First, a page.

UK hacker busted in Spain gets 5 years over Twitter hack and more


Some hacks become so notorious that they acquire a definite article, even if the word THE ends up attached to a very general technical term.

For example, you can probably trot out the names of dozens of well-known internet worms amongst the millions that exist in the zoos maintained by malware collectors.

NotPetya, Wannacry, Stuxnet, Conficker, Slammer, Blaster, CodeRed and Happy99 are just a few from the past couple of decades.

But if you say THE internet worm, then everyone knows that you mean the Great Worm of November 1988 – the one written by Robert Morris, student son of Robert Morris of the US National Security Agency, that ended with Morris Junior getting three years of probation, 400 hours of community service and a $10,050 fine:

And if you say THE Twitter hack, everyone knows you mean the one that happened in July 2020, when a small group of cybercriminals ended up in control of a small number of Twitter accounts and used them to talk up a cryptocoin fraud.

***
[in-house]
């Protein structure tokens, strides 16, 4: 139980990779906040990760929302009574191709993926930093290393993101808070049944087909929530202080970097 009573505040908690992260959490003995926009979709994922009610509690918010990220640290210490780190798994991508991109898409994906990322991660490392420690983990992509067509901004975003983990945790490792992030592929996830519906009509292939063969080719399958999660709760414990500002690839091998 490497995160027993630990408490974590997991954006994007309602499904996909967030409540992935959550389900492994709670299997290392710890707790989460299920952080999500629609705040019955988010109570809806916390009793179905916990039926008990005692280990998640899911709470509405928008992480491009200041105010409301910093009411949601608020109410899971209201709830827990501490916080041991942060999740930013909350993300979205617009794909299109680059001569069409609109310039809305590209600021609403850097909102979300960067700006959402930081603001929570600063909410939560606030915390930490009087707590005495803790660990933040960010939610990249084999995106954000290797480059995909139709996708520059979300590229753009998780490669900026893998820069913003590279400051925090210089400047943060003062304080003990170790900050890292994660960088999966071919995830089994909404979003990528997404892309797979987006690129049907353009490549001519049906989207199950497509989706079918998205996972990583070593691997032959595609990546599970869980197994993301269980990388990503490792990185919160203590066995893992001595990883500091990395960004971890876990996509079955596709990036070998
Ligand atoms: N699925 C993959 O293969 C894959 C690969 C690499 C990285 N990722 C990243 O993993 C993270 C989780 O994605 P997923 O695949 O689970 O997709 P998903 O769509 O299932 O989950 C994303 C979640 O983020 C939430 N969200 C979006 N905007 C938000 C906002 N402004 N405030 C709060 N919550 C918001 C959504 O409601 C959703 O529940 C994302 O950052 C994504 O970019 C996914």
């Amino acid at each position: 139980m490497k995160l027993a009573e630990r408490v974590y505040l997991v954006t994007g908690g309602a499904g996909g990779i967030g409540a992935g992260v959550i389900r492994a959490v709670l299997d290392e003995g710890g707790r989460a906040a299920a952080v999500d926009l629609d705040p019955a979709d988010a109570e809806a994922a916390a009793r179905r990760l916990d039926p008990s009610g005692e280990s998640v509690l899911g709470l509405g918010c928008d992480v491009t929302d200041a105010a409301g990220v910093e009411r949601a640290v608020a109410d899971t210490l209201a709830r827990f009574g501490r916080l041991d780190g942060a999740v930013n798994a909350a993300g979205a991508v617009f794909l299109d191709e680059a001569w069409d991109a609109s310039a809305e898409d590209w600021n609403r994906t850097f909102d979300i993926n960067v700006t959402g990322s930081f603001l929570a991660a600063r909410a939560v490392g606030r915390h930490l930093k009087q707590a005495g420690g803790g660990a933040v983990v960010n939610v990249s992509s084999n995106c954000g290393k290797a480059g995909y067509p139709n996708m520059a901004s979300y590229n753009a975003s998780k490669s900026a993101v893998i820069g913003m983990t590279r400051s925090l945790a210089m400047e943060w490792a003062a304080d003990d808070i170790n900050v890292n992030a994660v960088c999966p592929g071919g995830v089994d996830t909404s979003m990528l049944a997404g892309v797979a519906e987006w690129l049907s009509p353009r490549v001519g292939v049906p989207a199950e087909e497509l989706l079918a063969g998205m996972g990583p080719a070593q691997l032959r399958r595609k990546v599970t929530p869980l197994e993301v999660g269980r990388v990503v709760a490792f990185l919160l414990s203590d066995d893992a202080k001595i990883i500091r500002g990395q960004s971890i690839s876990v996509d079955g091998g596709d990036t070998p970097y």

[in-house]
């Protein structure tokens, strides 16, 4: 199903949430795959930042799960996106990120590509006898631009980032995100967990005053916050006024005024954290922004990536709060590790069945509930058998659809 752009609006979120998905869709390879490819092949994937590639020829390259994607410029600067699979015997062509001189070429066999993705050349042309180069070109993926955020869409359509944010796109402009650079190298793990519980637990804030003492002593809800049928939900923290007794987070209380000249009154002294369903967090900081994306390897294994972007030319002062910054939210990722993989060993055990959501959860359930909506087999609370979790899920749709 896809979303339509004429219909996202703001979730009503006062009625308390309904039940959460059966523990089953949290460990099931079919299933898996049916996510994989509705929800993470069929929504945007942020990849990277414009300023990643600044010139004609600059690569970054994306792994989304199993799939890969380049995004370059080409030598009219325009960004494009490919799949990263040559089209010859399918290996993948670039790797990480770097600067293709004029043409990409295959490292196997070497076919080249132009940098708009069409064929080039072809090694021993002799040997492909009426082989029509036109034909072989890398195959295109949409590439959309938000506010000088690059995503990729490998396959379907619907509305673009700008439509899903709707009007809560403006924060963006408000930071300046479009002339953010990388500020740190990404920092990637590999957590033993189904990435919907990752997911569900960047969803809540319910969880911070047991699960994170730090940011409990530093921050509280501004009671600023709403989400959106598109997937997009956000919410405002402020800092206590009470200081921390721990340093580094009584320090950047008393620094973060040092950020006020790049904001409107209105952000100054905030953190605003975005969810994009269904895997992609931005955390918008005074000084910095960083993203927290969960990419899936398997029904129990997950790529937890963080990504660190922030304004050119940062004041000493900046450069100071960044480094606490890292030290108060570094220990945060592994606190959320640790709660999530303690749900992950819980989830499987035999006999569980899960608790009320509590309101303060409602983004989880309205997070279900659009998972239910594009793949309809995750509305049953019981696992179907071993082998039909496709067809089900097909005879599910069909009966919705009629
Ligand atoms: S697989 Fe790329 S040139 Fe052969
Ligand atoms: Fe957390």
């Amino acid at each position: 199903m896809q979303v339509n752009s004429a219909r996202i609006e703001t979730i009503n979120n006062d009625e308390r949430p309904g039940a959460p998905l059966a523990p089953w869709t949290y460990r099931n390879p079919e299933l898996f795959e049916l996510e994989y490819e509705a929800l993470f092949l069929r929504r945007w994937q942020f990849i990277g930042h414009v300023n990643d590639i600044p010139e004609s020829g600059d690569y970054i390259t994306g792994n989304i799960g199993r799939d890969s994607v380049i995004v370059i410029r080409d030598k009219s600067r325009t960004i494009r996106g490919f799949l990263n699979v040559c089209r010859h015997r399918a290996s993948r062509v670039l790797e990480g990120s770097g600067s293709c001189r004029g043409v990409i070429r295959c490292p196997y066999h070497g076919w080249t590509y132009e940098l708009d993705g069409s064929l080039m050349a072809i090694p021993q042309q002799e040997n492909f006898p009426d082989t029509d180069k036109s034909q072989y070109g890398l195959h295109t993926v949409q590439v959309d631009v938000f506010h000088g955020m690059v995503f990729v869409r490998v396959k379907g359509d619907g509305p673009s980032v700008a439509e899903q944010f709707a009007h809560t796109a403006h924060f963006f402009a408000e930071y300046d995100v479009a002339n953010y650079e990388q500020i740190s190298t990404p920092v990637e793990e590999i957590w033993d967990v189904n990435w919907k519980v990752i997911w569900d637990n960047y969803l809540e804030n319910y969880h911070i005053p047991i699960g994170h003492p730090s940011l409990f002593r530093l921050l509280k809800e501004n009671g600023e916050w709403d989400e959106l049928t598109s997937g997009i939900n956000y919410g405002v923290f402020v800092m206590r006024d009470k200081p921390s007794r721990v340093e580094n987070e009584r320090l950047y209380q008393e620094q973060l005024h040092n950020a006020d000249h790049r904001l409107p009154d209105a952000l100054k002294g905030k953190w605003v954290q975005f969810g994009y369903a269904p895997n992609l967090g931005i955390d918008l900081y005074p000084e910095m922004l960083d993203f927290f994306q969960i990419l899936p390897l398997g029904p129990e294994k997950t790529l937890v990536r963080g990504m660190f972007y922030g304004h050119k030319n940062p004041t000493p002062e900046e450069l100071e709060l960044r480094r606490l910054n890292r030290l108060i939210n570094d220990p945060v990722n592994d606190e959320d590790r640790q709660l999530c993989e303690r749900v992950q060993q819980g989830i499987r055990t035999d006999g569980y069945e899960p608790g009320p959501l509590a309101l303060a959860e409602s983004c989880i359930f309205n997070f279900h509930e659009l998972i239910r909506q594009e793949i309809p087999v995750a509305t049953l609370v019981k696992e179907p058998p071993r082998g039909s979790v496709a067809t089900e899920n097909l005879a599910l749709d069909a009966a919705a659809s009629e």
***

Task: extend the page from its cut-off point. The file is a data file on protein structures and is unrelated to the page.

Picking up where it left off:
But what accounts they were, as we wrote a year later, including Bill Gates, Elon Musk, Kanye West, Joe Biden, Barack Obama, Jeff Bezos, Mike Bloomberg, Warren Buffett, Benjamin Netanyahu, Kim Kardashian, and Apple (yes, THE Apple):

One of the suspects in that case was Joseph O’Connor, then 21, who wasn’t in the US, and who eluded US authorities for a further year until he was arrested on the Costa del Sol in Spain in July 2021:

Off to prison at last

O’Connor was ultimatly extradited to the US in April 2023, pleaded guilty in May 2023, and was sentenced last week.

He wasn’t convicted only of the Twitter cryptocoin scam we mentioned above, where high profile accounts were used to trick people into sending “investments” to users they assumed were people such as Gates, Musk, Buffett and others.

He was also convicted of: